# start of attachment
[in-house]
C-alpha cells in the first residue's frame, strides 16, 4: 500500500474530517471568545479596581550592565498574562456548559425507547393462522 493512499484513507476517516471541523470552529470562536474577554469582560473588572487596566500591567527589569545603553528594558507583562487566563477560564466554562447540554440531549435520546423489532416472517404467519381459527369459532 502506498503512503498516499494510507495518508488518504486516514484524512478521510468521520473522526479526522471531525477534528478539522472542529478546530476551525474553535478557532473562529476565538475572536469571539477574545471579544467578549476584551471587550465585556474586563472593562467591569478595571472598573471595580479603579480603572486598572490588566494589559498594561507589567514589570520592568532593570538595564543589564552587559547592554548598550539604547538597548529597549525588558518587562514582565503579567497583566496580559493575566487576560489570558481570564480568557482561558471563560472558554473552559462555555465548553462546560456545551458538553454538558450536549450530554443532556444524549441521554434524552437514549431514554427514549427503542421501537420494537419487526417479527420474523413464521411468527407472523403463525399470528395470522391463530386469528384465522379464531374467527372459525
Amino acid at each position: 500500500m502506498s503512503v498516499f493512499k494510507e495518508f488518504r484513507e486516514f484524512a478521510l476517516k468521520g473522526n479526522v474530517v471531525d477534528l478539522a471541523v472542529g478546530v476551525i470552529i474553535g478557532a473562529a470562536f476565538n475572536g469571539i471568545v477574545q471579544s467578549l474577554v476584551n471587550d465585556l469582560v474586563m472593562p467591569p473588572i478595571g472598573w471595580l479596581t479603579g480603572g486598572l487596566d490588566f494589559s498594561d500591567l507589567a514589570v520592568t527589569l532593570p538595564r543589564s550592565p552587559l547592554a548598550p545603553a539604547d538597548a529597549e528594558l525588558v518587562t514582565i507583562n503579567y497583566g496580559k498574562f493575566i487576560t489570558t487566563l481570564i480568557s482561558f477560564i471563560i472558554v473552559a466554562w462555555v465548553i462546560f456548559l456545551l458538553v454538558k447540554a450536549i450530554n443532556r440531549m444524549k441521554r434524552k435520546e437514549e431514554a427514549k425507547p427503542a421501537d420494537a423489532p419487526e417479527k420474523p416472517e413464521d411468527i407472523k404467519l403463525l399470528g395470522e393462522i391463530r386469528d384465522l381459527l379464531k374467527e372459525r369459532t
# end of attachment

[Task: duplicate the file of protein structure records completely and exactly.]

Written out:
[in-house]
C-alpha cells in the first residue's frame, strides 16, 4: 500500500474530517471568545479596581550592565498574562456548559425507547393462522 493512499484513507476517516471541523470552529470562536474577554469582560473588572487596566500591567527589569545603553528594558507583562487566563477560564466554562447540554440531549435520546423489532416472517404467519381459527369459532 502506498503512503498516499494510507495518508488518504486516514484524512478521510468521520473522526479526522471531525477534528478539522472542529478546530476551525474553535478557532473562529476565538475572536469571539477574545471579544467578549476584551471587550465585556474586563472593562467591569478595571472598573471595580479603579480603572486598572490588566494589559498594561507589567514589570520592568532593570538595564543589564552587559547592554548598550539604547538597548529597549525588558518587562514582565503579567497583566496580559493575566487576560489570558481570564480568557482561558471563560472558554473552559462555555465548553462546560456545551458538553454538558450536549450530554443532556444524549441521554434524552437514549431514554427514549427503542421501537420494537419487526417479527420474523413464521411468527407472523403463525399470528395470522391463530386469528384465522379464531374467527372459525
Amino acid at each position: 500500500m502506498s503512503v498516499f493512499k494510507e495518508f488518504r484513507e486516514f484524512a478521510l476517516k468521520g473522526n479526522v474530517v471531525d477534528l478539522a471541523v472542529g478546530v476551525i470552529i474553535g478557532a473562529a470562536f476565538n475572536g469571539i471568545v477574545q471579544s467578549l474577554v476584551n471587550d465585556l469582560v474586563m472593562p467591569p473588572i478595571g472598573w471595580l479596581t479603579g480603572g486598572l487596566d490588566f494589559s498594561d500591567l507589567a514589570v520592568t527589569l532593570p538595564r543589564s550592565p552587559l547592554a548598550p545603553a539604547d538597548a529597549e528594558l525588558v518587562t514582565i507583562n503579567y497583566g496580559k498574562f493575566i487576560t489570558t487566563l481570564i480568557s482561558f477560564i471563560i472558554v473552559a466554562w462555555v465548553i462546560f456548559l456545551l458538553v454538558k447540554a450536549i450530554n443532556r440531549m444524549k441521554r434524552k435520546e437514549e431514554a427514549k425507547p427503542a421501537d420494537a423489532p419487526e417479527k420474523p416472517e413464521d411468527i407472523k404467519l403463525l399470528g395470522e393462522i391463530r386469528d384465522l381459527l379464531k374467527e372459525r369459532t